Google allows you to get extremely granular with the industry categories, providing a list of more than 1,600 to choose from. You can further refine the data by geographic location and traffic volume, allowing you to compare like for like with other websites of the same size and location.

Users Flow

The Users Flow report is a fairly unique-looking report that doesn’t immediately resemble any of the other standard reports in Google Analytics.

As the name implies, it is useful for studying and trying to understand the “flow” of users through your website – the path that they typically take from page to page. It also highlights where users drop off – so you can isolate where exactly users might be getting stuck or losing interest, and take steps to remedy it.

A drop-down menu in the top left allows you to view user flow by location, language, browser, mobile device, and other custom data dimensions.

This view can be particularly useful for ecommerce marketers to understand the path that users typically take to conversion, as well as for publishers seeking to understand which articles bring the most users to the site, and where users typically navigate after reading them.

How do you make use of Google Analytics‘ many different Audience Reports? Do you have any novel applications to share? Leave a comment, and stay tuned for our next instalment on Acquisition Reports!

Source:: searchenginewatch.com

12 tips to improve your reputation strategy

To grow and stay ahead of your competitors, you need to take a hard look at your reputation strategy.

The online reputation of your business hinges on a variety of elements. It’s an ever-evolving digital mix-up of comments, reviews, blogs, and more.

It’s time to take a proactive approach to improve your online reputation. Not sure where to start? Here are 12 tips to make your business shine under any consumer microscope.

1. Upgrade your Trustpilot account

Trustpilot continues to sway consumers, and you probably have built up a few Trustpilot reviews for your business. But are you making the most of your Trustpilot account?

By upgrading your Trustpilot account from free to paid, you get more personalized features to net more ratings and reviews.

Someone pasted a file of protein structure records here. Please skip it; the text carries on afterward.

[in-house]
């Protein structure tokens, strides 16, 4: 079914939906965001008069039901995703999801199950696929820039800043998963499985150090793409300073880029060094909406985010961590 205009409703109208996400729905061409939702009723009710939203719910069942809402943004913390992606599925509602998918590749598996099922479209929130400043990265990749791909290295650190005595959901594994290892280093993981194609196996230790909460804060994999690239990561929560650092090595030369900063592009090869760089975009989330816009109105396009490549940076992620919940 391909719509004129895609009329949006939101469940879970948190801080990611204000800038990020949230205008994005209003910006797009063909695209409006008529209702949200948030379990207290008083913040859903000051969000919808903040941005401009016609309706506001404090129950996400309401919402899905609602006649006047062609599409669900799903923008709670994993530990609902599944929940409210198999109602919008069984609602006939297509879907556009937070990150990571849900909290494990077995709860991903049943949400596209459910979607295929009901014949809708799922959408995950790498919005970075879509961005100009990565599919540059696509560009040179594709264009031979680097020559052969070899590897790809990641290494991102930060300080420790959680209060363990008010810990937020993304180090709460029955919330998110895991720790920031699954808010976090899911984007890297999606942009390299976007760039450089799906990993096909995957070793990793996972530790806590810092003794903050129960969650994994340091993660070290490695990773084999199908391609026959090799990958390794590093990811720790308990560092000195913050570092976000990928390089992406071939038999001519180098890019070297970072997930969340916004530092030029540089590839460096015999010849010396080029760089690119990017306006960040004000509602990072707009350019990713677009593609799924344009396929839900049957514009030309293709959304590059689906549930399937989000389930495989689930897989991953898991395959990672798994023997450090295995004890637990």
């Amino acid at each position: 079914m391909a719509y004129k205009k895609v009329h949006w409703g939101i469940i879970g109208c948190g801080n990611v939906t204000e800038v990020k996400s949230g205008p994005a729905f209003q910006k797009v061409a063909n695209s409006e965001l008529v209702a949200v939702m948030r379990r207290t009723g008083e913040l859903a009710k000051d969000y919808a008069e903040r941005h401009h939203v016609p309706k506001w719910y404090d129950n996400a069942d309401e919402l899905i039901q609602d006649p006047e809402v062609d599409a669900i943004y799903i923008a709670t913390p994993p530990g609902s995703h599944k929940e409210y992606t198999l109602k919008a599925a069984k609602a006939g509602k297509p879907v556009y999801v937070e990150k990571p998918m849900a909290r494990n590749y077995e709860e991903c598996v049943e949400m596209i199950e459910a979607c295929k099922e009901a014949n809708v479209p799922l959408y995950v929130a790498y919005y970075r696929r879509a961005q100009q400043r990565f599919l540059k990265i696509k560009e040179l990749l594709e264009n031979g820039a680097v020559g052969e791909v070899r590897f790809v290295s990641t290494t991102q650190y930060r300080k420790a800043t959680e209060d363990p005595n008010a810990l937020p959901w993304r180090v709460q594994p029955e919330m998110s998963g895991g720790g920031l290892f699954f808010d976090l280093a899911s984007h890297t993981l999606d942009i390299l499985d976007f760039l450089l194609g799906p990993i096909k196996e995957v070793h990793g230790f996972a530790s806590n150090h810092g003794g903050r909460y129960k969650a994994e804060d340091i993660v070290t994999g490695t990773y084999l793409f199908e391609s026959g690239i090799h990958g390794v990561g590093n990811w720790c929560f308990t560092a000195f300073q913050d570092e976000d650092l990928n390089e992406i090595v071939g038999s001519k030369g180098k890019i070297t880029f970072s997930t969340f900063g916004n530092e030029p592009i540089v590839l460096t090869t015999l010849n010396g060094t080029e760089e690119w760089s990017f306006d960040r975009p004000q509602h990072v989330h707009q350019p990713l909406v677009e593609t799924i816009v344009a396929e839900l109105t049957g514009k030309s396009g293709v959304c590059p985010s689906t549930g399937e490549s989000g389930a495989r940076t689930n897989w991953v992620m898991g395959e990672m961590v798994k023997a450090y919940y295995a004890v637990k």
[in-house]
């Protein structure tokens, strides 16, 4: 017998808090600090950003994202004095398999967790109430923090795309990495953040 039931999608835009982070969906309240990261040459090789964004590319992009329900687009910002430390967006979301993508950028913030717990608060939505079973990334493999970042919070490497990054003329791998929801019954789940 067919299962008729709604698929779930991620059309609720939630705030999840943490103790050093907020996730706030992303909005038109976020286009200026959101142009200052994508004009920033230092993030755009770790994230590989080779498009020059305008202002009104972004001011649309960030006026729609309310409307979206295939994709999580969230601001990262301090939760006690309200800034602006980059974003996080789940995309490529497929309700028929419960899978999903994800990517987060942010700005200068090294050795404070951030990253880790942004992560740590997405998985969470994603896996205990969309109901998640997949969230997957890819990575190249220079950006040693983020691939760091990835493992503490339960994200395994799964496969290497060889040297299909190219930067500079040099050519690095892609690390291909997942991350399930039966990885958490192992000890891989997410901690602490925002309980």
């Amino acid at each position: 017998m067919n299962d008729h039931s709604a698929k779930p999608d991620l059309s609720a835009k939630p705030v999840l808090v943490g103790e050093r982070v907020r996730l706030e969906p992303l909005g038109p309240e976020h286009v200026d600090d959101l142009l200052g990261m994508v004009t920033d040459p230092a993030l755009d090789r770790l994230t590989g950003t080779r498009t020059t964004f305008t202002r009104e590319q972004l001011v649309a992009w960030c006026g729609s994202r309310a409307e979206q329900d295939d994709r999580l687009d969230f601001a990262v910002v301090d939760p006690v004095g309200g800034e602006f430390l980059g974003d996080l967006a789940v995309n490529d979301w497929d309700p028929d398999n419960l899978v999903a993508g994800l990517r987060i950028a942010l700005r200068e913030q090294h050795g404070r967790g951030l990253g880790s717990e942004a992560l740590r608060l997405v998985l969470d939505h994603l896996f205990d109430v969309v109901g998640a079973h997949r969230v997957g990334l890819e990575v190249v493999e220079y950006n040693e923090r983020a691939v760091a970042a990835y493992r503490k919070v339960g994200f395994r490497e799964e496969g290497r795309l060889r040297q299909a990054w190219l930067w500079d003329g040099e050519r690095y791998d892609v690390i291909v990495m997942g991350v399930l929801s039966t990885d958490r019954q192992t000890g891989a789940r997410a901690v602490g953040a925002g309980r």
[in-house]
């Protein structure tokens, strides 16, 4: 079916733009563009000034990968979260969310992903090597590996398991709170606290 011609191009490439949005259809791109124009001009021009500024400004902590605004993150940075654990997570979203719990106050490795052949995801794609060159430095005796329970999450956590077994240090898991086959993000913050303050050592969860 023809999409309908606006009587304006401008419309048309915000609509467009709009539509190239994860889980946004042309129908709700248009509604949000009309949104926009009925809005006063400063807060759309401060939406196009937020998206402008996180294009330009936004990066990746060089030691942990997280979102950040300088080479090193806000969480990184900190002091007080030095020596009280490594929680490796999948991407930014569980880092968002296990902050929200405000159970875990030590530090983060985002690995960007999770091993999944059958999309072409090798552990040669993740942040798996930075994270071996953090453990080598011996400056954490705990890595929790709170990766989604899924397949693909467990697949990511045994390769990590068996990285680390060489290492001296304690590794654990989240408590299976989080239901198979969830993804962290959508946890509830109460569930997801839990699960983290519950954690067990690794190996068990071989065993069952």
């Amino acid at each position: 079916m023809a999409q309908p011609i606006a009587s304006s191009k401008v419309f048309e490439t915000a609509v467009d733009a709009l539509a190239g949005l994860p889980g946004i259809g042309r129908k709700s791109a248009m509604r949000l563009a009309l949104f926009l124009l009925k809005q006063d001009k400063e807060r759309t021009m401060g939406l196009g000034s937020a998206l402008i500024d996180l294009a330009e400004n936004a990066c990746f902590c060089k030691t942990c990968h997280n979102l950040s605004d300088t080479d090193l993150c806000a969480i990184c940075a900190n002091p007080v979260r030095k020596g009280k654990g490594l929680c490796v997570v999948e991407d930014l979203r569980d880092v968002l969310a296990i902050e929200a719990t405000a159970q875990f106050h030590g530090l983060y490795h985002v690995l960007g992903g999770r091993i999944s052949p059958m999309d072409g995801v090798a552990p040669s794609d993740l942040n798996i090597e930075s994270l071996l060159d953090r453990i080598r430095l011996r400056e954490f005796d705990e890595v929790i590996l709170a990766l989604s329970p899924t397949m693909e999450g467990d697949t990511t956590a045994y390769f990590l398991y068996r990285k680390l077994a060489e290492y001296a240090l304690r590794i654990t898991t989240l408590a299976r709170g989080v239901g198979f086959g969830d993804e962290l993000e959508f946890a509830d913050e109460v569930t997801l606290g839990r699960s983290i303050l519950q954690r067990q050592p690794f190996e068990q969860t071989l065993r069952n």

Paid Trustpilot features include:

  • Personalized email address from sender
  • Customizable review invitations to your customers
  • Rich snippet star rating in TrustBox
  • TrustBox optimization
  • Imported product reviews

Trustpilot paid features can make a big impact on your brand reputation. After all, reviews and ratings play a big role in consumer confidence to buy.

2. Get backlinks from high authority sites

A backlink from a high authority publication is a recommendation signal to consumers.

For example, people reading a Forbes article on “Best Health Apps” will assume that the Forbes journalist did his or her due diligence in finding the very best apps. This is a trust signal for consumers.

To get those high authority backlinks you can implement a link building strategy that allows you to be top of mind for journalists. Creating very shareable content on your blog or site is also a powerful way to earn those reputation building backlinks as well.

3. Have a “featured in” logo section

To amplify confidence to buy and boost your brand reputation, you can showcase the high authority publications your products or services have been featured in. This makes a Featured In section on your home page valuable, like this one from Your Doctors Online.

This reputation strategy tip is also a very easy one to implement once you have three or more high authority publications to list.

You can also use the press release strategy to develop a few high authority “Featured In” publications. Using PRNewswire iReach WebReach, you can launch a press release about your brand.

The press release will get picked up by a number of high authority publications, like Yahoo Finance. You can create a press release about a new product or service, new employee position, charity work, and more.